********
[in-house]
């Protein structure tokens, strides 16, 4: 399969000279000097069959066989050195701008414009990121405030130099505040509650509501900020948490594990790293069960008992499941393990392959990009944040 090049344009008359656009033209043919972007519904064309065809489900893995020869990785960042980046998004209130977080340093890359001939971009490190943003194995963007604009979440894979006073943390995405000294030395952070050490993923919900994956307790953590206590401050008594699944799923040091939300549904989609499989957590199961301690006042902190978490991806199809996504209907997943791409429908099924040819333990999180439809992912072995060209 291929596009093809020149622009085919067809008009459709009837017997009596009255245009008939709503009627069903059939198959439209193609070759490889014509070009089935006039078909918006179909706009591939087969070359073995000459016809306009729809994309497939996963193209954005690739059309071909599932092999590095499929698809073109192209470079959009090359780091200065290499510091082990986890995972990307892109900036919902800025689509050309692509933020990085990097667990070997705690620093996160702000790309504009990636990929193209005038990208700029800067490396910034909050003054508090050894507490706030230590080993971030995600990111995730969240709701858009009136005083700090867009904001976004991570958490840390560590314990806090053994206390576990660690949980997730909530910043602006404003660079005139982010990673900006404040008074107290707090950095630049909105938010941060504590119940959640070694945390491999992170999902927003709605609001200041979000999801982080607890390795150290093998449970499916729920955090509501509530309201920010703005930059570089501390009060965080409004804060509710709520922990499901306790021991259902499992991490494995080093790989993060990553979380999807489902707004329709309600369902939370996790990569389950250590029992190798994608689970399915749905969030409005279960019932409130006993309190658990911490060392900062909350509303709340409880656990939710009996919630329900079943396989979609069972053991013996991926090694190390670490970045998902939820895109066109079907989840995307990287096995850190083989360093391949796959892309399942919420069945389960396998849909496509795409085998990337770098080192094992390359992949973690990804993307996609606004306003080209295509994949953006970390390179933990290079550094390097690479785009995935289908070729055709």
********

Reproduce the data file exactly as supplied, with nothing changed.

[in-house]
């Protein structure tokens, strides 16, 4: 399969000279000097069959066989050195701008414009990121405030130099505040509650509501900020948490594990790293069960008992499941393990392959990009944040 090049344009008359656009033209043919972007519904064309065809489900893995020869990785960042980046998004209130977080340093890359001939971009490190943003194995963007604009979440894979006073943390995405000294030395952070050490993923919900994956307790953590206590401050008594699944799923040091939300549904989609499989957590199961301690006042902190978490991806199809996504209907997943791409429908099924040819333990999180439809992912072995060209 291929596009093809020149622009085919067809008009459709009837017997009596009255245009008939709503009627069903059939198959439209193609070759490889014509070009089935006039078909918006179909706009591939087969070359073995000459016809306009729809994309497939996963193209954005690739059309071909599932092999590095499929698809073109192209470079959009090359780091200065290499510091082990986890995972990307892109900036919902800025689509050309692509933020990085990097667990070997705690620093996160702000790309504009990636990929193209005038990208700029800067490396910034909050003054508090050894507490706030230590080993971030995600990111995730969240709701858009009136005083700090867009904001976004991570958490840390560590314990806090053994206390576990660690949980997730909530910043602006404003660079005139982010990673900006404040008074107290707090950095630049909105938010941060504590119940959640070694945390491999992170999902927003709605609001200041979000999801982080607890390795150290093998449970499916729920955090509501509530309201920010703005930059570089501390009060965080409004804060509710709520922990499901306790021991259902499992991490494995080093790989993060990553979380999807489902707004329709309600369902939370996790990569389950250590029992190798994608689970399915749905969030409005279960019932409130006993309190658990911490060392900062909350509303709340409880656990939710009996919630329900079943396989979609069972053991013996991926090694190390670490970045998902939820895109066109079907989840995307990287096995850190083989360093391949796959892309399942919420069945389960396998849909496509795409085998990337770098080192094992390359992949973690990804993307996609606004306003080209295509994949953006970390390179933990290079550094390097690479785009995935289908070729055709």